Loading, Please Wait...
TORONTO, ONTARIO--(Marketwired - Jan 27, 2016) - Ontario farmland is not being converted to non-agricultural uses at unprecedented or alarming rates, finds a study released today by the Fraser Institute, an independent, non-partisan Canadian public policy think-tank.
"There's a wide-spread public perception that Ontario is rapidly losing agricultural land to urbanization. Quite simply, these fears are unjustified," said professor Glenn Fox, co-author of AnEconomic Analysis of Rural Land Use Policies in Ontario and Fraser Institute senior fellow.
Building upon analysis by two Western University professors in the 1980s, An Economic Analysis of Rural Land Use Policies in Ontario finds that the area of cropland in Ontario -- land that's used to plant crops -- has been essentially constant since 1951.
Moreover, when you add-in the fact that technology has advanced and farmers are becoming more efficient, the land is becoming more productive (ie: more food is actually being produced with a similar land mass).
"Unfortunately, the false belief that we're running out of cropland has fueled a demand for land-use regulation that keeps agricultural land from being converted into non-farm uses. Ultimately, this reduces the supply of land for housing and drives up home prices," Fox said.
The study also examines government land-use policy over the past several decades including the controversial Greenbelt Act and Plan. It finds that many of the policies implemented by the Government of Ontario ignored basic economics.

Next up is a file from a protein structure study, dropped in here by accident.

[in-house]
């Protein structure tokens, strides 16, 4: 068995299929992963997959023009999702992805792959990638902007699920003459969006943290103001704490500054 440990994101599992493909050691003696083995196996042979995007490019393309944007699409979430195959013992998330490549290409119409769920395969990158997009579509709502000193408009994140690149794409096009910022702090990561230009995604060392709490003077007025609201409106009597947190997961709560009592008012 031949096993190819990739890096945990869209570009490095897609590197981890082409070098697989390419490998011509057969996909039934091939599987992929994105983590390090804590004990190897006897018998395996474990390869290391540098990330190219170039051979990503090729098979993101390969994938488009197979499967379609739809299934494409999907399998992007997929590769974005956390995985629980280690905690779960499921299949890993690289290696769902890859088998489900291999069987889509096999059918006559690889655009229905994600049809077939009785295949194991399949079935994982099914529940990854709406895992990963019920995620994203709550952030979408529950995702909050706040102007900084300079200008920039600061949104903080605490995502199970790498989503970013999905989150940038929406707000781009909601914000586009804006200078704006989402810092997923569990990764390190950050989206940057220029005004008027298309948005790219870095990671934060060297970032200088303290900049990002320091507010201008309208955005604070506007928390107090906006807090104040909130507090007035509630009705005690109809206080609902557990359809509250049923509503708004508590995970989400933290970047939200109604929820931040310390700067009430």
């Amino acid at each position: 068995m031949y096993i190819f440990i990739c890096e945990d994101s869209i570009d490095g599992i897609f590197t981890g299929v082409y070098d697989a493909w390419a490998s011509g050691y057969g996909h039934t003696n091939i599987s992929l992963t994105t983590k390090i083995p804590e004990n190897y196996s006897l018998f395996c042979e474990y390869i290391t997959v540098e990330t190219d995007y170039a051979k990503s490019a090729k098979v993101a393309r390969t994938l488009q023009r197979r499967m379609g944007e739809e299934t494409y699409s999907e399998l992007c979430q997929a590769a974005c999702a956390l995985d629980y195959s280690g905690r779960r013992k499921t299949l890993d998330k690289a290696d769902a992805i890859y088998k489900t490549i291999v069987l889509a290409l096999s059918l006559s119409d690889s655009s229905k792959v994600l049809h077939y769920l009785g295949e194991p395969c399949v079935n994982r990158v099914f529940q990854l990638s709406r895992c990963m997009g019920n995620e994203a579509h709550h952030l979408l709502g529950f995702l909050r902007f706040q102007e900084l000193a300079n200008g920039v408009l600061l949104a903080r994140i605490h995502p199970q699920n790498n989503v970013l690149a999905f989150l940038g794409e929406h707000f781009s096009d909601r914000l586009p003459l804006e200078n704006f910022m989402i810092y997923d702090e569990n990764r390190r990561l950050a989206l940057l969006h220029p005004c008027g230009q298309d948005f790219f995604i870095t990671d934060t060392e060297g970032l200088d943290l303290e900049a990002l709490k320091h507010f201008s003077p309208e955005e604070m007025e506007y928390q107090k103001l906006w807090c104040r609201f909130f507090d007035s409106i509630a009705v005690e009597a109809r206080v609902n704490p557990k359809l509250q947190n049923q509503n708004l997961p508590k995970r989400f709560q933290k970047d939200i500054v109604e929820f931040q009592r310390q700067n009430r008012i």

For example, most rural land-use policies assert that land that's best suited for agriculture be reserved for agriculture. However the land that's best for agriculture is often also best for residential use, for infrastructure, or for other development.
"To have an absolute advantage policy that says that if land is best for agriculture, it has to stay in agriculture ignores the economic trade-offs of comparative advantage," Fox said.
"While the land may be good for agriculture, we're giving up on other potential benefits from that land -- things like wildlife habitat, development or infrastructure projects and affordable housing."
The Fraser Institute is an independent Canadian public policy research and educational organization with offices in Vancouver, Calgary, Toronto, and Montreal and ties to a global network of think-tanks in 87 countries. Its mission is to improve the quality of life for Canadians, their families and future generations by studying, measuring and broadly communicating the effects of government policies, entrepreneurship and choice on their well-being. To protect the Institute's independence, it does not accept grants from governments or contracts for research. Visit www.fraserinstitute.org
University of Guelph
Department of Food, Agricultural and Resource Economics
For interviews with Mr. Fox please contact:
Media Relations Specialist, Fraser Institute
(416) 363-6575 ext. 238